Today's study languages:
- Icelandic (I know, more on that in a sec)
- Icelandic Online
- Olly Richards' short stories book
- Mandarin Corner
- Yoyo Chinese
- Korean Stories For Language Learners
... so far
I spent a good two hours on the first two today because I had some extra time on my hands.
For Icelandic, I worked with Icelandic Online again and I found several things while exploring the content. I noticed the level may be just a tad too easy for me because I can guess a lot from context. I'd like to say I'm smart, but we know where that leads! Arrogance doesn't look good on anybody. I'm currently on the Beginner's level, a few units in. Bálkur #3. My progress got restarted a little bit, but that's alright. I might've remembered stuff from last time, but I don't remember when last time was (maybe about 6 months ago?) and I also tested myself to make sure I was coming up with original material (i.e. new iterations of language) to make sure I wasn't just remembering previous things I'd translated.
I practiced listening to the full dialogue without transcripts first, and I also practiced with line-by-line audio. It's a bit like the Pod101 courses that way, and it's for free (at the moment), so even better! I read aloud the dialogue before listening to it to test my comprehension that way, because for some reason that helps me specifically. If learning styles do exist, I'm a hybrid, it seems, of visual and auditory and I can lean quite heavily on the latter at times.
I've been using this site since its early days when I was younger, but I'm only just now starting to make use of it and it does help even if it can be a bit easy to guess meaning at times. Then again, that could just be me. It's a really cute site, though. Well-designed visually. I'll still be evaluating the content as it pertains to my personal needs with the language.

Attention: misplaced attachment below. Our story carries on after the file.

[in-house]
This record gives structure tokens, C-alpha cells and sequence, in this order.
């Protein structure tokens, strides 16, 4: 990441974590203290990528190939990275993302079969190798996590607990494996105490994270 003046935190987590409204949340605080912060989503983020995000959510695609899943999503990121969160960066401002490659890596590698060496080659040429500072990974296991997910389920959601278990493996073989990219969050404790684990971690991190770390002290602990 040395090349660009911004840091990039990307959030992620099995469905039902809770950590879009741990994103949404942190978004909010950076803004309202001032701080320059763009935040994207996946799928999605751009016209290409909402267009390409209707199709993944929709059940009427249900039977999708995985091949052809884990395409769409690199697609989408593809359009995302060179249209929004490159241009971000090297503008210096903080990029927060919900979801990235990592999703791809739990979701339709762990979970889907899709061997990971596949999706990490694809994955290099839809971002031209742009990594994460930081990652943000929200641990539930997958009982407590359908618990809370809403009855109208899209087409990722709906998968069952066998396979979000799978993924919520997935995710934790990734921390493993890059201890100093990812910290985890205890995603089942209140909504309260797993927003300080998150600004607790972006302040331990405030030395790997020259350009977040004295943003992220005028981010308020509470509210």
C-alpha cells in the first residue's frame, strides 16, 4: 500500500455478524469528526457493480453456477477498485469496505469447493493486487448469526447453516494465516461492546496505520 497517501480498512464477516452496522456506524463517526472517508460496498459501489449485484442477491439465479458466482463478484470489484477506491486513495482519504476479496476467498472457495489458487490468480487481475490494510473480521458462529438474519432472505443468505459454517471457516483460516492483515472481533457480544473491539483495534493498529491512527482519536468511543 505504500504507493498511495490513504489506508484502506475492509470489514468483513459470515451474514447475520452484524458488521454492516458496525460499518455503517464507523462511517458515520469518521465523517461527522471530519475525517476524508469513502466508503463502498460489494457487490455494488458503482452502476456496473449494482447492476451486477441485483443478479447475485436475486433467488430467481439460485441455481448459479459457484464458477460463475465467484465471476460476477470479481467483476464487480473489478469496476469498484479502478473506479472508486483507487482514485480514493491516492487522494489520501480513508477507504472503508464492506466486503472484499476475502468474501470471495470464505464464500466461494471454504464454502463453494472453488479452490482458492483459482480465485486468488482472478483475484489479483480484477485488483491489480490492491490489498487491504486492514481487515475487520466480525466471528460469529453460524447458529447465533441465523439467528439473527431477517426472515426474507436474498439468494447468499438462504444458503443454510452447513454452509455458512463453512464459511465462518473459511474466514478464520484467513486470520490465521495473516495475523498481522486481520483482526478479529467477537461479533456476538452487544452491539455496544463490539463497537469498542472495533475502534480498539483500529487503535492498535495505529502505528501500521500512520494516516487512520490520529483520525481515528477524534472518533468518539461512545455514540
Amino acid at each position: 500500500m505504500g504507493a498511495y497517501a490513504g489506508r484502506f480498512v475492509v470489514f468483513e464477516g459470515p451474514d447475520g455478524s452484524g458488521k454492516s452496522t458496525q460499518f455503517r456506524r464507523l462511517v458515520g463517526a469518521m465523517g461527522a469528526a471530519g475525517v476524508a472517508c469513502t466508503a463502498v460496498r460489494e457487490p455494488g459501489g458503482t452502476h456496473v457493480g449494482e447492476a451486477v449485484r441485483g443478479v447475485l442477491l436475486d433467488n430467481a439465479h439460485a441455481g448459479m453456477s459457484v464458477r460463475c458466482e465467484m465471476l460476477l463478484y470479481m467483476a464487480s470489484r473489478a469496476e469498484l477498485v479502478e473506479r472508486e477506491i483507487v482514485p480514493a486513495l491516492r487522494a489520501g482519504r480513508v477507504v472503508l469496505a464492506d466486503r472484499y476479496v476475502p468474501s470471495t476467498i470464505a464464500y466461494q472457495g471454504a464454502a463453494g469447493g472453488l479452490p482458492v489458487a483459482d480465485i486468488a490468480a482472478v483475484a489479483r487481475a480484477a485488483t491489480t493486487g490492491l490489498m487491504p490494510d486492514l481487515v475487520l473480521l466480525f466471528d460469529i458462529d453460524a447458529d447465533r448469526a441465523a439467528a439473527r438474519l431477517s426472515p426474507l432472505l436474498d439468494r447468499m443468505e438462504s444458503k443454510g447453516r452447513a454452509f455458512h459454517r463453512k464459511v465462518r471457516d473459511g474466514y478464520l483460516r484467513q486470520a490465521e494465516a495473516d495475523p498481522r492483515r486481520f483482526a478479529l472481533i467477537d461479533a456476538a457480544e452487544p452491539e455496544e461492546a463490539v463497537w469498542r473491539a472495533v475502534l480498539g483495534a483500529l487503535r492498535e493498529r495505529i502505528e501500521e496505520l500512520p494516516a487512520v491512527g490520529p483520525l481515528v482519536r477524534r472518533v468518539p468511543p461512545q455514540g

I also read a paragraph of Olly Richards' book, and for but a sentence understood it all.
As for Chinese, it feels like I did a mountain of study with this one. This week I've been working on the perennial "sentence starters" that I've been at for quite some time, learning slowly. I added "medical phrases" in context (I retrofitted it) and listened to a short story in slow Mandarin to test my comprehension. Let's see... I also played with one dialogue on ChineseClass and learned some sports-related words, but none of them stuck completely. I don't expect them to as it's my first pass and my learning style has changed since high school. Then I listened to some rather boring, but perhaps quite requisite lessons on Chinese pronunciation (finals and tones), as well as a more fun video that was so lame you'd have to love it. This included greetings and pleasantries, and came from Yoyo Chinese.
I understood about 75-80% of the 10-minute story mentioned above. What I try to do is guess what the story will be about, given context clues, or sometimes none, as well as my familiarity with the language. I'm much more comfortable with the other languages on my study list from today; there I can focus on hyper-learning new words. It wouldn't be hard to do since grammar and pronunciation in listening don't serve as barriers.
The particular story I listened to was about the site owner's job at one point in her life, and I guessed she'd talk about the long hours and the lack of money. I was right, and I even guessed the right areas in which she talked about them as I listened. It's hard to describe a process like this, because it relies a lot on intuition. But it's basically extensive listening, just repackaged. See our new label? Same great product!
It might be something you'd discredit, but I think it does help at certain stages of learning.
And finally Korean! I read two stories from an easy reader I've mentioned in the past. This time the stories were about farts (no kidding) and the origin of the sun and moon. I understood about 98% of these.
I seem to be starting to favor extensive reading and listening these days. I'm not an expert on any of my languages, but sprinting fast yet lackadaisically through things makes me feel empowered to continue because I possess an increased sense of momentum and motivation.
I look forward to an evening wherein my nose is in either a book or absorbed in a course. Language study is such a relaxing activity.